Documentary filmmaking differs from dramatic filmmaking in that typically the story is created after footage has been gathered, whereas a fictional story is written in advance. I have two students who have each completed a father-and-daughter-coming-of-age-story themed screenplay. They are both wonderfully complete and well-structured first drafts. These stories have interesting differences that reflect the backgrounds of the two writers.
Kate Novack is a documentary filmmaker whose latest production credit is Ivory Tower, opening this weekend (6/13/14) at the Angelika Theater in New York City. The other student, Elizabeth Wolff, is a producer with a journalistic background.
Both of their new stories explore the bittersweet aspects of the father-daughter relationship. Kate’s documentary background gives her fictional writing a feeling of reality, as if we were watching a documentary, while Elizabeth’s writing lets us feel that we are flies on the walls of her story, as a good journalist will do when sharing a news story with his or her readers. My point is that whatever experience you have had before you tackle writing a screenplay or book will come in handy, and can lift your craft level.
Fathers and Daughters
The father and daughter theme in my students’ work is obviously close to my heart, having been a daughter. My father died three and a half years ago, and I do think of him fondly and often. We had our difficult moments, but at the end of his life, we were able to reconnect, and I was the one who was with him when he died.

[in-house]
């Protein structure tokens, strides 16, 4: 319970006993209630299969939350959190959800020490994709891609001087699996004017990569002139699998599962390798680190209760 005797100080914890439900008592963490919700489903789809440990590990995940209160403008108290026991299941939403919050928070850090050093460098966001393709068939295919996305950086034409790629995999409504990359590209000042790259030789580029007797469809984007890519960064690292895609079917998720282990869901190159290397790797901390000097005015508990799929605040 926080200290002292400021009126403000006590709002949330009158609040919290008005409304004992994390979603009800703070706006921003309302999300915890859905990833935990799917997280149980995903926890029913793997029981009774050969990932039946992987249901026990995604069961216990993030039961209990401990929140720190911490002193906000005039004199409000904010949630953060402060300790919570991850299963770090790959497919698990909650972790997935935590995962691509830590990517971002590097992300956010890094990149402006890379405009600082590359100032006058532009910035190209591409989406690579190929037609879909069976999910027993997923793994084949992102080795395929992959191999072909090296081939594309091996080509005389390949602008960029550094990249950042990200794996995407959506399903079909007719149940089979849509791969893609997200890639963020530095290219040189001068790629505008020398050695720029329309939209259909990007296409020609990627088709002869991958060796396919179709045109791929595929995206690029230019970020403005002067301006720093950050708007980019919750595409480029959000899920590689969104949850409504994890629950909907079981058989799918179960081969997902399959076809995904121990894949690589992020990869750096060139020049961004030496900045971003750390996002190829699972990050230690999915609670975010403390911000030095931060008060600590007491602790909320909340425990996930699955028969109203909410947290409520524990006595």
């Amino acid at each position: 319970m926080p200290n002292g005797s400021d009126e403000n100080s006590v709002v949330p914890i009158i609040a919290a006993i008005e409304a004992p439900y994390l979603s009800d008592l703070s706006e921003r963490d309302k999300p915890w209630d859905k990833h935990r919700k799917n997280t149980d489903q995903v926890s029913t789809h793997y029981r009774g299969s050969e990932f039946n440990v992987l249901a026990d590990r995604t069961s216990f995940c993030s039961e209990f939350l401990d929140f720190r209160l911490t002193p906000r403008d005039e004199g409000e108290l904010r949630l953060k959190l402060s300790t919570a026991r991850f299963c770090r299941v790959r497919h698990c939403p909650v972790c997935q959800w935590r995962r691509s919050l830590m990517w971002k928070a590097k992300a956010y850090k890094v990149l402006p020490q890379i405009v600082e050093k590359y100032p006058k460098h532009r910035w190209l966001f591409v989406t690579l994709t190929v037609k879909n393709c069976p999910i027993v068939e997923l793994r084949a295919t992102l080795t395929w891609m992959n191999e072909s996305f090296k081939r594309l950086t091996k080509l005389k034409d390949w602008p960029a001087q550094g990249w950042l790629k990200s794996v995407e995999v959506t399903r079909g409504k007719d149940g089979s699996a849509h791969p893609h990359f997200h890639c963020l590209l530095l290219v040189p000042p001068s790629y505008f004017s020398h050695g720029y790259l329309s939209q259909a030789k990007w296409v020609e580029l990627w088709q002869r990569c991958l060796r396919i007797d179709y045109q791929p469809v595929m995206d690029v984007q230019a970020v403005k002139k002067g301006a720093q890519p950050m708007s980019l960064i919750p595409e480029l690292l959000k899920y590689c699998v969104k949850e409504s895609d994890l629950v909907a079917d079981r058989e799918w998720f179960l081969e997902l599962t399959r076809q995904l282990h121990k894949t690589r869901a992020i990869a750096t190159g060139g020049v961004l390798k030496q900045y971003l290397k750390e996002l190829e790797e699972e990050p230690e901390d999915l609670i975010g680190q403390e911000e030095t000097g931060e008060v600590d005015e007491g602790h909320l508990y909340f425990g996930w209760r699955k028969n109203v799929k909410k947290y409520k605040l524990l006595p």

To those of you who have a father who is alive, but whom you are not close with – take it from personal experience – you will be sorry you didn’t connect once they are gone, no matter how acrimonious or valid the reasons for the schism. If they are the one who is avoiding contact with you, never fear. Writing a letter to this elusive parent in which you voice your sadness and anger, but also connect with the universal wish for closeness, will make you will feel a lot happier.
What Our Fathers Expected of us:
Kate’s documentary, Ivory Tower, explores the value of a college education. It’s often our fathers who pay for our education or help us to get loans. It made me think about my own college experience and also about what my newest characters had gone through in their imaginary lives.
I am working on a new story, and realized that this is a missing piece of the character history for my female lead, and so I did an exercise in which I “ask” my heroine to “tell” me about her college experience in terms of her father. Typically, my exercises make use of a timer to “hold” the space for 5-15 minutes so that you can focus on the exercise.
In this particular example, you are asked to write in the first person tense, as if you were the character, and answer the question: What was your college experience like in terms of your father?
Completing this exercise for both your main character and the villain/obstacle in your story will give a deep but easy insight into what makes your characters tick.
Most importantly, if your father is anywhere close by, tell him you love him on Father’s Day – don’t do it for him, do it for the self-image you want to hold of yourself as a good person.
Here’s to your successful writing!